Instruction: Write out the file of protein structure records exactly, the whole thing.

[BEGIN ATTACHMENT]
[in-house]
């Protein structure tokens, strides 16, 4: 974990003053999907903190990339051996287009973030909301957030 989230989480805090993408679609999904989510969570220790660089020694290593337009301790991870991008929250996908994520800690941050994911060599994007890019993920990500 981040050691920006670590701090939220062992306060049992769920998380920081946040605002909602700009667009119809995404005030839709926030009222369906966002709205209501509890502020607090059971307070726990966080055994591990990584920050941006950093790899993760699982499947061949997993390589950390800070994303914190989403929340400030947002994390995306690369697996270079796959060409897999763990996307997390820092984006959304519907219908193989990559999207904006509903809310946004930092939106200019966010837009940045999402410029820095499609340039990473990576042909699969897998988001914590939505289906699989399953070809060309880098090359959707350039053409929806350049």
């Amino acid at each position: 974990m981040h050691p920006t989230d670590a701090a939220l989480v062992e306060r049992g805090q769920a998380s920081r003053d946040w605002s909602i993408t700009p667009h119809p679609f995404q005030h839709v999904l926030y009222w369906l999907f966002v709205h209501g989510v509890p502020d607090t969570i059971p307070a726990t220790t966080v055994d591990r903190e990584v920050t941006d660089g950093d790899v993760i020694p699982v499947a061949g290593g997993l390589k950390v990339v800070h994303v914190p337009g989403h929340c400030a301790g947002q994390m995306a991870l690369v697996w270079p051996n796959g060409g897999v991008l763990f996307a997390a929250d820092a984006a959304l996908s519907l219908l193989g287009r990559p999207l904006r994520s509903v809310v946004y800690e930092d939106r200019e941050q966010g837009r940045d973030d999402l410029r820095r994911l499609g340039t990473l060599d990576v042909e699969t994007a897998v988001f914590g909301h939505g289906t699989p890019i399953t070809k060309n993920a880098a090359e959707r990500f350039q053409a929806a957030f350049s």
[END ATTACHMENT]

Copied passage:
[in-house]
């Protein structure tokens, strides 16, 4: 974990003053999907903190990339051996287009973030909301957030 989230989480805090993408679609999904989510969570220790660089020694290593337009301790991870991008929250996908994520800690941050994911060599994007890019993920990500 981040050691920006670590701090939220062992306060049992769920998380920081946040605002909602700009667009119809995404005030839709926030009222369906966002709205209501509890502020607090059971307070726990966080055994591990990584920050941006950093790899993760699982499947061949997993390589950390800070994303914190989403929340400030947002994390995306690369697996270079796959060409897999763990996307997390820092984006959304519907219908193989990559999207904006509903809310946004930092939106200019966010837009940045999402410029820095499609340039990473990576042909699969897998988001914590939505289906699989399953070809060309880098090359959707350039053409929806350049």
């Amino acid at each position: 974990m981040h050691p920006t989230d670590a701090a939220l989480v062992e306060r049992g805090q769920a998380s920081r003053d946040w605002s909602i993408t700009p667009h119809p679609f995404q005030h839709v999904l926030y009222w369906l999907f966002v709205h209501g989510v509890p502020d607090t969570i059971p307070a726990t220790t966080v055994d591990r903190e990584v920050t941006d660089g950093d790899v993760i020694p699982v499947a061949g290593g997993l390589k950390v990339v800070h994303v914190p337009g989403h929340c400030a301790g947002q994390m995306a991870l690369v697996w270079p051996n796959g060409g897999v991008l763990f996307a997390a929250d820092a984006a959304l996908s519907l219908l193989g287009r990559p999207l904006r994520s509903v809310v946004y800690e930092d939106r200019e941050q966010g837009r940045d973030d999402l410029r820095r994911l499609g340039t990473l060599d990576v042909e699969t994007a897998v988001f914590g909301h939505g289906t699989p890019i399953t070809k060309n993920a880098a090359e959707r990500f350039q053409a929806a957030f350049s």